That is the Christian faith.  Our faith is not that life will be pleasant and easy; we do not hold that if you have enough faith you will not experience pain and suffering.  What the Christian faith teaches us is that there is a story and a Storyteller.  The Christian faith proclaims that although there will be suffering and pain in life, it has a purpose.  We believe that the God who was in Christ reconciling the world to himself, is still with us, redeeming our pain and bringing meaning to our suffering.


Finally, what is the role of love in redeeming and giving meaning to suffering?


I believe that each of us has a role to play in redeeming suffering and bringing meaning out of the apparently meaningless.


In other words, when a terrible, apparently meaningless event such as Robert's death happens, it is our responsibility to try to bring meaning out of the apparently meaningless, order out of chaos.


What would that look like? I think it would look something like this.


Part of our job as meaning-givers is to respond constructively. We could throw up our hands, pull the covers over our heads, or we could reach out to the hurt, wounded, and sorrowful. We could help those who are hurt reweave the torn fabric of their lives. It could be something as simple as a word, a touch, a phone call. "I'm here... I care... I am with you."


It could be as simple as preparing a meal, writing a note, making a memorial gift. These are all ways of turning the apparently meaningless into something meaningful, perhaps even into something beautiful.


All of us will have moments when the meaning of our lives is disrupted, perhaps even shattered for a time. But the one thing that helps us put our lives back together is love. So it is a good idea for us to put love into practice before those terrible disruptive events happen.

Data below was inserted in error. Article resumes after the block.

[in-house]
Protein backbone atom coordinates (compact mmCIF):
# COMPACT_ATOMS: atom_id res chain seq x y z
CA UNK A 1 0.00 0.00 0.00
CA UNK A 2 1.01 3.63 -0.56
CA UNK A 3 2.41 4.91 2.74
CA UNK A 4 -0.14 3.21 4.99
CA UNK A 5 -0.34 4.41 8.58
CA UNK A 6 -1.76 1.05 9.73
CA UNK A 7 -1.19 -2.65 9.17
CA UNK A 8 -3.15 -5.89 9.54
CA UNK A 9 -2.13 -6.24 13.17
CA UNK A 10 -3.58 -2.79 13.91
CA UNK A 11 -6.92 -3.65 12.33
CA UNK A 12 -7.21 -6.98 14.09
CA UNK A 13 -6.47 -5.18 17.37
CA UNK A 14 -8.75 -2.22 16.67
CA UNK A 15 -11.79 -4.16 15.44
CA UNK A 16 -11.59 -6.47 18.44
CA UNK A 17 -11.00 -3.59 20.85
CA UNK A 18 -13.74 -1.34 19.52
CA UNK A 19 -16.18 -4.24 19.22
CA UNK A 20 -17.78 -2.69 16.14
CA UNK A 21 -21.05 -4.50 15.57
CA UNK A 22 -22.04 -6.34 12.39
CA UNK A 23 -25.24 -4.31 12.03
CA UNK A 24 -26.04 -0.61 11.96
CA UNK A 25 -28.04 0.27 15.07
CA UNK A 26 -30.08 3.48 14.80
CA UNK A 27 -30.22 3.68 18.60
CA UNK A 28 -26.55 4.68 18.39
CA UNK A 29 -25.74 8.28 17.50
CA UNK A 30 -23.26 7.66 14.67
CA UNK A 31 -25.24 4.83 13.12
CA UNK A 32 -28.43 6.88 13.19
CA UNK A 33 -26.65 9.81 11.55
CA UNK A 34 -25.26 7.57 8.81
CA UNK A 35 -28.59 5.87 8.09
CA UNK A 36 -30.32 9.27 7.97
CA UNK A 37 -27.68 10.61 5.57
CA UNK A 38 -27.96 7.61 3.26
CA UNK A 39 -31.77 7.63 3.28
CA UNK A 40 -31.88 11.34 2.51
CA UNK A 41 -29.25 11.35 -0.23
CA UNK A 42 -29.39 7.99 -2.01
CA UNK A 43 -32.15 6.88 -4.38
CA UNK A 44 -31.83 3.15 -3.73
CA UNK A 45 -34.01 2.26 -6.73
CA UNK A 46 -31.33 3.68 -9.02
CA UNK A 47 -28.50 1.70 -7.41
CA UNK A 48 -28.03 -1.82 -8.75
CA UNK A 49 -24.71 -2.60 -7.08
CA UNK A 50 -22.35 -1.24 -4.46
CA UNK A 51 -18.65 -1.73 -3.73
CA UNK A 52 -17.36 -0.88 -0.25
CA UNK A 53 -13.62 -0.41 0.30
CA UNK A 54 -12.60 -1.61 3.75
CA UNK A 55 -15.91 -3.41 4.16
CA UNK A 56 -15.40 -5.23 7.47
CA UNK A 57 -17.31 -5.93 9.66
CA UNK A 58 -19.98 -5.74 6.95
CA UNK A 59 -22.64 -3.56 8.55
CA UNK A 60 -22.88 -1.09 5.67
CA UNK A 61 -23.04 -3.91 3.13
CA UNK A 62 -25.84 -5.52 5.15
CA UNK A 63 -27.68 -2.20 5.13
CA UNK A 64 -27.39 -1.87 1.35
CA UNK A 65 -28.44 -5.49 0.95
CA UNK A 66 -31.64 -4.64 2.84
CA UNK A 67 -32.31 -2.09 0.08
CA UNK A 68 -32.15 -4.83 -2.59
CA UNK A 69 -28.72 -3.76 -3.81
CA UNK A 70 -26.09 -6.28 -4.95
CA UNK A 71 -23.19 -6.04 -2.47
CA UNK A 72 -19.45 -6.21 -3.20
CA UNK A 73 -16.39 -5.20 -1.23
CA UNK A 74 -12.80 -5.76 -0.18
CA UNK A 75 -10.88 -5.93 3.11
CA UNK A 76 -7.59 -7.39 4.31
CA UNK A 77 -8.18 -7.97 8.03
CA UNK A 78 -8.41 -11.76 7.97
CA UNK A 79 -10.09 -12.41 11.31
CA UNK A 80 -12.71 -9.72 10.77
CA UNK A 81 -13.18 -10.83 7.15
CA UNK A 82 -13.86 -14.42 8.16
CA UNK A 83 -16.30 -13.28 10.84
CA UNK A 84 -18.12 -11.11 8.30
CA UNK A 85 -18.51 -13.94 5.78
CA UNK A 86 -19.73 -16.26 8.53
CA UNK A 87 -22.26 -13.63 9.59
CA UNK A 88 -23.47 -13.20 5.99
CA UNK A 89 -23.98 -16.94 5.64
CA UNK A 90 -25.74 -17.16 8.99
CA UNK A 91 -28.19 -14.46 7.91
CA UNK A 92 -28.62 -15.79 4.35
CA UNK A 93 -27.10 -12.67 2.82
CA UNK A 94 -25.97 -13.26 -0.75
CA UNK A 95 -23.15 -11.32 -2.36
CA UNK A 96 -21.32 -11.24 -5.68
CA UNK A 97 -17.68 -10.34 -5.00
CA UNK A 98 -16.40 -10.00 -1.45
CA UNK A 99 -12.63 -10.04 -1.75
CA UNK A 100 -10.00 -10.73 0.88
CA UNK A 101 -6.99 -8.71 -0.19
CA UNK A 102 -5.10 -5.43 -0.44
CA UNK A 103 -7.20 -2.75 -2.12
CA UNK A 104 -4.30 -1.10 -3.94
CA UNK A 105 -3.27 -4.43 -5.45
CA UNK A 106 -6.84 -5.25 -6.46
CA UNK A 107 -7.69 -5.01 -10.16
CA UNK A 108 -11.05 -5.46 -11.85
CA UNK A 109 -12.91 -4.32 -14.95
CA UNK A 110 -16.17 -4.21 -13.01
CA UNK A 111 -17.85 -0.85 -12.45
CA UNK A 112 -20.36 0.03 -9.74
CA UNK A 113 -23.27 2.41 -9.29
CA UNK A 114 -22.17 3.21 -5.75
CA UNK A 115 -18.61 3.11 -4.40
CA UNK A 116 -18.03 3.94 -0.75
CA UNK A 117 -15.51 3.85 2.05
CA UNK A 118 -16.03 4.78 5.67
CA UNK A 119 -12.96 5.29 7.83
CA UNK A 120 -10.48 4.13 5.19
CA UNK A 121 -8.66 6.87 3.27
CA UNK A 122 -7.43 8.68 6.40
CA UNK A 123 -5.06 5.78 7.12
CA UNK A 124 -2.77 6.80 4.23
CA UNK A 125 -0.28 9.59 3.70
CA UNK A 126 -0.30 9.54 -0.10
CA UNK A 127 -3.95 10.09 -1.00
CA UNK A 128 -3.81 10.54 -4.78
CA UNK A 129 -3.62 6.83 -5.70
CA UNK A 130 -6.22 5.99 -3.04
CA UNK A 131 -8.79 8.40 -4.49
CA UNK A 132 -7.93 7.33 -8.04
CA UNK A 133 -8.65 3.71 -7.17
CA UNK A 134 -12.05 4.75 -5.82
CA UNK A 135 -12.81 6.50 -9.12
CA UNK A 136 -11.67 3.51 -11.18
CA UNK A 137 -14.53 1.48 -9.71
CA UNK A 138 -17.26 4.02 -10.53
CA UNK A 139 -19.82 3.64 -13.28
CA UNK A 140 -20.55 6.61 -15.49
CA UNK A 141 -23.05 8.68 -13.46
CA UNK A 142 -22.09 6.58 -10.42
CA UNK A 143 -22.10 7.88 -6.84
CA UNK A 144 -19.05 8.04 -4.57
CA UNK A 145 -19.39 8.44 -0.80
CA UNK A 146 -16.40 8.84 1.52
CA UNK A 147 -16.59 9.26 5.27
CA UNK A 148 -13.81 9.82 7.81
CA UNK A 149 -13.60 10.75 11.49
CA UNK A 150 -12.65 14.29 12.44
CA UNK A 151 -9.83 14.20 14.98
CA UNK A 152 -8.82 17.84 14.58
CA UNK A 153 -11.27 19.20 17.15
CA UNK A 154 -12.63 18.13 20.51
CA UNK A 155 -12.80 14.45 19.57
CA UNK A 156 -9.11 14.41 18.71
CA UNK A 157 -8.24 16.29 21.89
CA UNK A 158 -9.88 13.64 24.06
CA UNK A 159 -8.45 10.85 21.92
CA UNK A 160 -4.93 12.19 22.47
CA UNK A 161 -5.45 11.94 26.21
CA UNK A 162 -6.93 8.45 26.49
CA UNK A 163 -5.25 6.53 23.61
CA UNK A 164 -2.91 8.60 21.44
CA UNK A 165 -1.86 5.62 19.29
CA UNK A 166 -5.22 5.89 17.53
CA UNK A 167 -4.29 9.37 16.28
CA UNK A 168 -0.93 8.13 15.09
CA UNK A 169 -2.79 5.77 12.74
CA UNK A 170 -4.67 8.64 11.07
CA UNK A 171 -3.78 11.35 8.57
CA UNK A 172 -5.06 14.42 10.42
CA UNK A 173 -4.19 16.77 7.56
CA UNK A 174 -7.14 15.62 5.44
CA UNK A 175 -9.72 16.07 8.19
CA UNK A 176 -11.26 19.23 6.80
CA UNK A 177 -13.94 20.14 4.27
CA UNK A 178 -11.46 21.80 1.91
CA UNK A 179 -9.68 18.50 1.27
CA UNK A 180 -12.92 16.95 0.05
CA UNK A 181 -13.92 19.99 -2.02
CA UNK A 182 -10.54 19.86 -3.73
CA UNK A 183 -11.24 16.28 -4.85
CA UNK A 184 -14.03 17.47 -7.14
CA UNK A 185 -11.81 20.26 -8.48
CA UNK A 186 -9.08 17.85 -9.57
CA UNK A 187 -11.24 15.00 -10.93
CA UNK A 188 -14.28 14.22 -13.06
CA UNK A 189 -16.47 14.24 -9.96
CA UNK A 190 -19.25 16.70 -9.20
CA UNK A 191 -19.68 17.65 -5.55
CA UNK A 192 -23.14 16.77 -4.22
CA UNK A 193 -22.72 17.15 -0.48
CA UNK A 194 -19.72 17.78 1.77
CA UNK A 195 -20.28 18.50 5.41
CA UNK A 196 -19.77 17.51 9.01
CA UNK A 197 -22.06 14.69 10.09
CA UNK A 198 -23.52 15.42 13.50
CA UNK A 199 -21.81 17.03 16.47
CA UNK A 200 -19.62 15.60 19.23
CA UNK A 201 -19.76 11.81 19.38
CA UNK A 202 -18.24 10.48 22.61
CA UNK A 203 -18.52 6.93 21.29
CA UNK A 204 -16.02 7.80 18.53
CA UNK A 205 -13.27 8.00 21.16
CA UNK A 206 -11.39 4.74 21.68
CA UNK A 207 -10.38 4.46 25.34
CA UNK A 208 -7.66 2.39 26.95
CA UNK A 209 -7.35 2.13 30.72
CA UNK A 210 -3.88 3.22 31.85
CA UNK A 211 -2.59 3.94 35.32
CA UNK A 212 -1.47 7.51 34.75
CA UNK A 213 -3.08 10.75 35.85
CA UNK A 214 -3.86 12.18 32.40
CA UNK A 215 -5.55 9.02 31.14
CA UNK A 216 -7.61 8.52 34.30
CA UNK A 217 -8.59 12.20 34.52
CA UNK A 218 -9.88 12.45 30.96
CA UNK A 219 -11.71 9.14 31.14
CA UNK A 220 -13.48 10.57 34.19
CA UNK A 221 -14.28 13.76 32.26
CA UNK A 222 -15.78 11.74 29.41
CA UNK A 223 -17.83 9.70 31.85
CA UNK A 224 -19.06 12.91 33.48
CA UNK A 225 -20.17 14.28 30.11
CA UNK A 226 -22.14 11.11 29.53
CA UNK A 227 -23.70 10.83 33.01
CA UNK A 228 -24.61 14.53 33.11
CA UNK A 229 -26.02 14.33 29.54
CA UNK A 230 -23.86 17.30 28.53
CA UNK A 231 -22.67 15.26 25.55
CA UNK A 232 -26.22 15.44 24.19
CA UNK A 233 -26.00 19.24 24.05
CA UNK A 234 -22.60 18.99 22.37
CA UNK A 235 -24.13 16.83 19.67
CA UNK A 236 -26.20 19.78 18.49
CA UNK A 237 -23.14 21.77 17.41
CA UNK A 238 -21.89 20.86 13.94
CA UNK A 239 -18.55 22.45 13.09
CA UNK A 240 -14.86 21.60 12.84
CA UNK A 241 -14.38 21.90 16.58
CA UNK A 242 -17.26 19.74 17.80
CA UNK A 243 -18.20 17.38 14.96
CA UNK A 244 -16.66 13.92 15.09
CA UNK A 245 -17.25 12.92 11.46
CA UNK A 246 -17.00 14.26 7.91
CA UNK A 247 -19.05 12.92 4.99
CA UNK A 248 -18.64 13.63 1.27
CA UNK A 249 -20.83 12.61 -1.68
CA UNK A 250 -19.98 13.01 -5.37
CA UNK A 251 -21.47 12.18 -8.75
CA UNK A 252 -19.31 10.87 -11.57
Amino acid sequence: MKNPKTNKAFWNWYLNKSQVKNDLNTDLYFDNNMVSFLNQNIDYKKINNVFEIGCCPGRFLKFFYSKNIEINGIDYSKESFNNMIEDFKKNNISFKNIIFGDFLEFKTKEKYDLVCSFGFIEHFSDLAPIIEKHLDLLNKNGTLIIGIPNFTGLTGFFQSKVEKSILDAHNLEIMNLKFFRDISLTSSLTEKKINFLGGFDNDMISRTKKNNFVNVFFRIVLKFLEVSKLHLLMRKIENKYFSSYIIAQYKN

Several years ago Unitarian minister Fred Small wrote a song that included these lines:


You can be anybody you want to be,
You can love whomever you will
You can travel any country where your heart leads
And know I will love you still
You can live by yourself, you can gather friends around,
You can choose one special one
And the only measure of your words and your deeds
Will be the love you leave behind when you're gone."


"The only measure of your words and your deeds

will be the love you leave behind when you're gone."


Robert left behind a lot of love. I hope that I do, too. I hope that we all do.


So faith, hope, and love abide: The faith that there is meaning, that there is a pattern. The hope that the human story, the story of the universe itself, will have a happy ending. And the love that gives us the opportunity to participate with God in redeeming suffering and bringing order of out of chaos.